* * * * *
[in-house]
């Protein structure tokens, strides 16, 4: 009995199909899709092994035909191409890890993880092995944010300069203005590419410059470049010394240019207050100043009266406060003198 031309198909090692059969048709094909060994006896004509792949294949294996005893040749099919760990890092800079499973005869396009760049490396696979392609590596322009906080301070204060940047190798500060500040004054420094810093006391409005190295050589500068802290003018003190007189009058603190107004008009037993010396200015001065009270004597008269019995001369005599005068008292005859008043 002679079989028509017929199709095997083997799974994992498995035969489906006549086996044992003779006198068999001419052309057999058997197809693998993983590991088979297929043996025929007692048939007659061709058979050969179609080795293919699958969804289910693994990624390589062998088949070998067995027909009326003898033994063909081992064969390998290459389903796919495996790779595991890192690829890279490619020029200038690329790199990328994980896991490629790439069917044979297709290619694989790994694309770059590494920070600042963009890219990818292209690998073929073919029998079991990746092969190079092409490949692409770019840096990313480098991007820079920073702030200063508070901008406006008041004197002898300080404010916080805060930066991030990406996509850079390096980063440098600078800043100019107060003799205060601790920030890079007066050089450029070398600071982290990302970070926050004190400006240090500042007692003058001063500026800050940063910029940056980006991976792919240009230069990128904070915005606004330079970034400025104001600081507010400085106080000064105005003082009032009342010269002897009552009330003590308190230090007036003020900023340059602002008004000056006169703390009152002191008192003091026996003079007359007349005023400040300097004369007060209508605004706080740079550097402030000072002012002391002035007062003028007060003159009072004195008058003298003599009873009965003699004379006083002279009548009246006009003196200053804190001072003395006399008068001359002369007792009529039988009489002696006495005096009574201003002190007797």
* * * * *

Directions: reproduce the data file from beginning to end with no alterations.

[in-house]
């Protein structure tokens, strides 16, 4: 009995199909899709092994035909191409890890993880092995944010300069203005590419410059470049010394240019207050100043009266406060003198 031309198909090692059969048709094909060994006896004509792949294949294996005893040749099919760990890092800079499973005869396009760049490396696979392609590596322009906080301070204060940047190798500060500040004054420094810093006391409005190295050589500068802290003018003190007189009058603190107004008009037993010396200015001065009270004597008269019995001369005599005068008292005859008043 002679079989028509017929199709095997083997799974994992498995035969489906006549086996044992003779006198068999001419052309057999058997197809693998993983590991088979297929043996025929007692048939007659061709058979050969179609080795293919699958969804289910693994990624390589062998088949070998067995027909009326003898033994063909081992064969390998290459389903796919495996790779595991890192690829890279490619020029200038690329790199990328994980896991490629790439069917044979297709290619694989790994694309770059590494920070600042963009890219990818292209690998073929073919029998079991990746092969190079092409490949692409770019840096990313480098991007820079920073702030200063508070901008406006008041004197002898300080404010916080805060930066991030990406996509850079390096980063440098600078800043100019107060003799205060601790920030890079007066050089450029070398600071982290990302970070926050004190400006240090500042007692003058001063500026800050940063910029940056980006991976792919240009230069990128904070915005606004330079970034400025104001600081507010400085106080000064105005003082009032009342010269002897009552009330003590308190230090007036003020900023340059602002008004000056006169703390009152002191008192003091026996003079007359007349005023400040300097004369007060209508605004706080740079550097402030000072002012002391002035007062003028007060003159009072004195008058003298003599009873009965003699004379006083002279009548009246006009003196200053804190001072003395006399008068001359002369007792009529039988009489002696006495005096009574201003002190007797």